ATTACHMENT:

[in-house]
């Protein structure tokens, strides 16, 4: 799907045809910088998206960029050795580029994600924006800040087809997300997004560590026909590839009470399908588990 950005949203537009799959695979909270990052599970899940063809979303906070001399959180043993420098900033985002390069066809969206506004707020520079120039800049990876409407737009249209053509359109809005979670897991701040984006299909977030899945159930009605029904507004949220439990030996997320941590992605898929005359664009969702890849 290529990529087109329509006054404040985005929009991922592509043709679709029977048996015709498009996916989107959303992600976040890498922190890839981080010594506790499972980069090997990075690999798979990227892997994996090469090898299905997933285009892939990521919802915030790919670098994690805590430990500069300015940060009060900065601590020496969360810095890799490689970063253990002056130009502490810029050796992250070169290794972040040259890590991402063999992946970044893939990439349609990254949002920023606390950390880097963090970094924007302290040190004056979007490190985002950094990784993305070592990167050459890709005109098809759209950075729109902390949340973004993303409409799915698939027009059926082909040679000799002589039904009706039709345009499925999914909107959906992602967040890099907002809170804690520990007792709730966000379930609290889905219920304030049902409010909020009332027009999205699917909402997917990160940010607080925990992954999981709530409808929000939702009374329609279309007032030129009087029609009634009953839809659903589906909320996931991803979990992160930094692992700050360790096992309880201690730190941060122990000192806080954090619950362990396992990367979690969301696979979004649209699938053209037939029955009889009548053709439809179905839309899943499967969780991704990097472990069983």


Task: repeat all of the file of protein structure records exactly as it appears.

[in-house]
């Protein structure tokens, strides 16, 4: 799907045809910088998206960029050795580029994600924006800040087809997300997004560590026909590839009470399908588990 950005949203537009799959695979909270990052599970899940063809979303906070001399959180043993420098900033985002390069066809969206506004707020520079120039800049990876409407737009249209053509359109809005979670897991701040984006299909977030899945159930009605029904507004949220439990030996997320941590992605898929005359664009969702890849 290529990529087109329509006054404040985005929009991922592509043709679709029977048996015709498009996916989107959303992600976040890498922190890839981080010594506790499972980069090997990075690999798979990227892997994996090469090898299905997933285009892939990521919802915030790919670098994690805590430990500069300015940060009060900065601590020496969360810095890799490689970063253990002056130009502490810029050796992250070169290794972040040259890590991402063999992946970044893939990439349609990254949002920023606390950390880097963090970094924007302290040190004056979007490190985002950094990784993305070592990167050459890709005109098809759209950075729109902390949340973004993303409409799915698939027009059926082909040679000799002589039904009706039709345009499925999914909107959906992602967040890099907002809170804690520990007792709730966000379930609290889905219920304030049902409010909020009332027009999205699917909402997917990160940010607080925990992954999981709530409808929000939702009374329609279309007032030129009087029609009634009953839809659903589906909320996931991803979990992160930094692992700050360790096992309880201690730190941060122990000192806080954090619950362990396992990367979690969301696979979004649209699938053209037939029955009889009548053709439809179905839309899943499967969780991704990097472990069983």